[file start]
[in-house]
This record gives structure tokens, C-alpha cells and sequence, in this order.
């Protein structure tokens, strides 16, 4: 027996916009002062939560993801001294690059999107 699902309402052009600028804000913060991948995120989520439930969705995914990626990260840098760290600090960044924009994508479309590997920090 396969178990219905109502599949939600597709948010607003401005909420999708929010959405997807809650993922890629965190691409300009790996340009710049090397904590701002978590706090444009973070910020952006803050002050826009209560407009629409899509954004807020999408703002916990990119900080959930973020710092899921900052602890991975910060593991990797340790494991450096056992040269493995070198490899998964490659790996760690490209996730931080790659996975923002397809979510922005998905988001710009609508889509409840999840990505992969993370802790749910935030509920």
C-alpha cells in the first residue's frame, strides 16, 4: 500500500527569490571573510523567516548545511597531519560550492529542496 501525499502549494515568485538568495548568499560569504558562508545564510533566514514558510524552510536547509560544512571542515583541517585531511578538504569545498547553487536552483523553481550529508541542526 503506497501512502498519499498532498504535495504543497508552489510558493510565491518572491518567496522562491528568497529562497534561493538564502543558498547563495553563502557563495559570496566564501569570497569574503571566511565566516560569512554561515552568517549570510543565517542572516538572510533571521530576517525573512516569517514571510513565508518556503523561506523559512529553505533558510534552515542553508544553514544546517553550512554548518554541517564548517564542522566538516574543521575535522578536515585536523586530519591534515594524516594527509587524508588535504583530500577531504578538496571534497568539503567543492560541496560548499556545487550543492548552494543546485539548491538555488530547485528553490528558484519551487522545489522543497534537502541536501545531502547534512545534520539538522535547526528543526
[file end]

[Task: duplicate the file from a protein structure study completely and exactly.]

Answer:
[in-house]
This record gives structure tokens, C-alpha cells and sequence, in this order.
């Protein structure tokens, strides 16, 4: 027996916009002062939560993801001294690059999107 699902309402052009600028804000913060991948995120989520439930969705995914990626990260840098760290600090960044924009994508479309590997920090 396969178990219905109502599949939600597709948010607003401005909420999708929010959405997807809650993922890629965190691409300009790996340009710049090397904590701002978590706090444009973070910020952006803050002050826009209560407009629409899509954004807020999408703002916990990119900080959930973020710092899921900052602890991975910060593991990797340790494991450096056992040269493995070198490899998964490659790996760690490209996730931080790659996975923002397809979510922005998905988001710009609508889509409840999840990505992969993370802790749910935030509920």
C-alpha cells in the first residue's frame, strides 16, 4: 500500500527569490571573510523567516548545511597531519560550492529542496 501525499502549494515568485538568495548568499560569504558562508545564510533566514514558510524552510536547509560544512571542515583541517585531511578538504569545498547553487536552483523553481550529508541542526 503506497501512502498519499498532498504535495504543497508552489510558493510565491518572491518567496522562491528568497529562497534561493538564502543558498547563495553563502557563495559570496566564501569570497569574503571566511565566516560569512554561515552568517549570510543565517542572516538572510533571521530576517525573512516569517514571510513565508518556503523561506523559512529553505533558510534552515542553508544553514544546517553550512554548518554541517564548517564542522566538516574543521575535522578536515585536523586530519591534515594524516594527509587524508588535504583530500577531504578538496571534497568539503567543492560541496560548499556545487550543492548552494543546485539548491538555488530547485528553490528558484519551487522545489522543497534537502541536501545531502547534512545534520539538522535547526528543526